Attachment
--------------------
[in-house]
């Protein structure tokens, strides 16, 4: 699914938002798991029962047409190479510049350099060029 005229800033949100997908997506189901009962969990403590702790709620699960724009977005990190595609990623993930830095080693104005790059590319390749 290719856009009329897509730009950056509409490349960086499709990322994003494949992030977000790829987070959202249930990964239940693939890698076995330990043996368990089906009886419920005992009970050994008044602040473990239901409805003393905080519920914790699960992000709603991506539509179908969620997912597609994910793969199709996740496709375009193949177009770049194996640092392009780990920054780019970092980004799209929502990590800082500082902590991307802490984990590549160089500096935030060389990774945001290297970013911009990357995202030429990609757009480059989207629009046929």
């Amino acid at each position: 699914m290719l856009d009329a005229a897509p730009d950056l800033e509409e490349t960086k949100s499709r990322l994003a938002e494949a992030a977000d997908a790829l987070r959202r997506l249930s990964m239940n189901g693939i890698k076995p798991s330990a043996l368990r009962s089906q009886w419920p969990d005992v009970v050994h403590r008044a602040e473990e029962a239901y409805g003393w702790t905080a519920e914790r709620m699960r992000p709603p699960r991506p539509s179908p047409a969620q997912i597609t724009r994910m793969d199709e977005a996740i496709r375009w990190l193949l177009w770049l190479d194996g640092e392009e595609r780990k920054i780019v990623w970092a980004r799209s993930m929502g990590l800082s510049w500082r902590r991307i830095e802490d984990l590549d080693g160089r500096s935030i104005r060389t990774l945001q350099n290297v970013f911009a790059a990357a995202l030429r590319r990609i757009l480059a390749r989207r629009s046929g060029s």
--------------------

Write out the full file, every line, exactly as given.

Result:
[in-house]
């Protein structure tokens, strides 16, 4: 699914938002798991029962047409190479510049350099060029 005229800033949100997908997506189901009962969990403590702790709620699960724009977005990190595609990623993930830095080693104005790059590319390749 290719856009009329897509730009950056509409490349960086499709990322994003494949992030977000790829987070959202249930990964239940693939890698076995330990043996368990089906009886419920005992009970050994008044602040473990239901409805003393905080519920914790699960992000709603991506539509179908969620997912597609994910793969199709996740496709375009193949177009770049194996640092392009780990920054780019970092980004799209929502990590800082500082902590991307802490984990590549160089500096935030060389990774945001290297970013911009990357995202030429990609757009480059989207629009046929």
């Amino acid at each position: 699914m290719l856009d009329a005229a897509p730009d950056l800033e509409e490349t960086k949100s499709r990322l994003a938002e494949a992030a977000d997908a790829l987070r959202r997506l249930s990964m239940n189901g693939i890698k076995p798991s330990a043996l368990r009962s089906q009886w419920p969990d005992v009970v050994h403590r008044a602040e473990e029962a239901y409805g003393w702790t905080a519920e914790r709620m699960r992000p709603p699960r991506p539509s179908p047409a969620q997912i597609t724009r994910m793969d199709e977005a996740i496709r375009w990190l193949l177009w770049l190479d194996g640092e392009e595609r780990k920054i780019v990623w970092a980004r799209s993930m929502g990590l800082s510049w500082r902590r991307i830095e802490d984990l590549d080693g160089r500096s935030i104005r060389t990774l945001q350099n290297v970013f911009a790059a990357a995202l030429r590319r990609i757009l480059a390749r989207r629009s046929g060029s």